Friday, January 22, 2010

McCall 8232 - Women's and Misses' Back-Wrap-Around Smock



1950

Sometimes you have to wonder if the illustrator was happy in her work.  Illustrating a severely plain garment in two different solids is sort of uninspiring, and that large windowpane check is probably not a good choice for a pregnant lady.

This garment has quite a long history.  We've seen it before, called different things: see Banner 131 Overall, and Pictorial Review 3783 Work Apron.  The garments called smocks that we see in the 1920's and 1930's tend to be front-buttoning.

No fabric recommendations are given, and yardages are offered for only 35" and 39" wide fabric.

This pattern does not appear to have been used.


5 comments:

Persuaded said...

Andrea.. you have such a funny way of putting things: "was the illustrator happy in her work" indeed;)

Actually I really like this a lot. A question... was the belt separate?

Latter-Day Flapper said...

I still advocate the return of the bungalow apron--which this essentially is, just in 1950's form--as an alternative to broken-down sweatpants.

I swear smocks seem to have been the ONLY maternity garment in existence until the Eighties. Every vintage maternity pattern I've ever seen has been some variation on the smock.

andrea.at.the.blue.door said...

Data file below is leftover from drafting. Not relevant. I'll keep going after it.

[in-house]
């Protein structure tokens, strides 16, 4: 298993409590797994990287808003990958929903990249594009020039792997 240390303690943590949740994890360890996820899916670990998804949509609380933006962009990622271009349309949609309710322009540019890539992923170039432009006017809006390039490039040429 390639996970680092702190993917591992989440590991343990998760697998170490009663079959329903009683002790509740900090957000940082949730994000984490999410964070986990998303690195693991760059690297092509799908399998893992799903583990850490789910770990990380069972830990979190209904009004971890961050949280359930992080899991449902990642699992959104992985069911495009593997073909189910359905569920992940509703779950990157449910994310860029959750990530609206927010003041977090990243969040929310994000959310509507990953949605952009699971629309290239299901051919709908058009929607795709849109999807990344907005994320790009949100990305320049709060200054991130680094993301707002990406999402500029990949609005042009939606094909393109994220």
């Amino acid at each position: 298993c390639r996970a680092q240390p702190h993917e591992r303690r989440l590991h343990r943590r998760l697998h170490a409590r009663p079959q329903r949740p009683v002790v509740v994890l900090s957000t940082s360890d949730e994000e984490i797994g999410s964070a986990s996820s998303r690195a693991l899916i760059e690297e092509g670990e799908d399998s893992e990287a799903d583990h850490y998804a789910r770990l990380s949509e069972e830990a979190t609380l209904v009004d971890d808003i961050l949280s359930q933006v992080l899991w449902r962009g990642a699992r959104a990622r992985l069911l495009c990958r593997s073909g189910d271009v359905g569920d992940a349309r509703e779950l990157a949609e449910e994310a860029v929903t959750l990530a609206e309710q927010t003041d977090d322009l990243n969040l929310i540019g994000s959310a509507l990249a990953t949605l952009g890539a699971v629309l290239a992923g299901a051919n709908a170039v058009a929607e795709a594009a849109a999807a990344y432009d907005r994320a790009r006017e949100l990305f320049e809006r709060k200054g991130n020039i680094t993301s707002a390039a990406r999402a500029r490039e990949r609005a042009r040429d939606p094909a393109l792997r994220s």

The belt is a separate tie belt. Note that there is an option for a couple of buttons on the back.

Maternity clothing is a really interesting topic, and I believe some research has been done on it. Although very few of the old smock patterns explicitely call themselves maternity wear, I suspect that was one of their primary functions, although the pattern illustrators don't seem to call this out until the baby boom of the late 1940's. I think the wide availability of knit fabric probably has made a difference in maternity clothing; the same amount of knit fabric won't seem as tent-like as woven fabric.

vintagekitchenkitsch said...

I think this is very cute. Love the peter pan collar.

I think it's odd that so many maternity patterns do not state that they are maternity. I would not think that in the 40s and 50s it was a taboo subject. I remember reading some pioneer diaries years ago and you never knew those women were pregnant until one day they say something like 'husband was kind enough to stop for a day while we added a new boy to the family.' ??? Then the next day was business as usual. Hardy women, indeed.

Joni said...

It's possible that this is not a maternity pattern at all - I've seen maternity patterns from this era & earlier and they explicitly state that on the envelope. I wonder if the smock is just a smock (& they were trying to show us that it can be worn belted or unbelted). There are plenty of loose, tunic-style tops available now & if you look at the line drawings they look like maternity tops, but they aren't.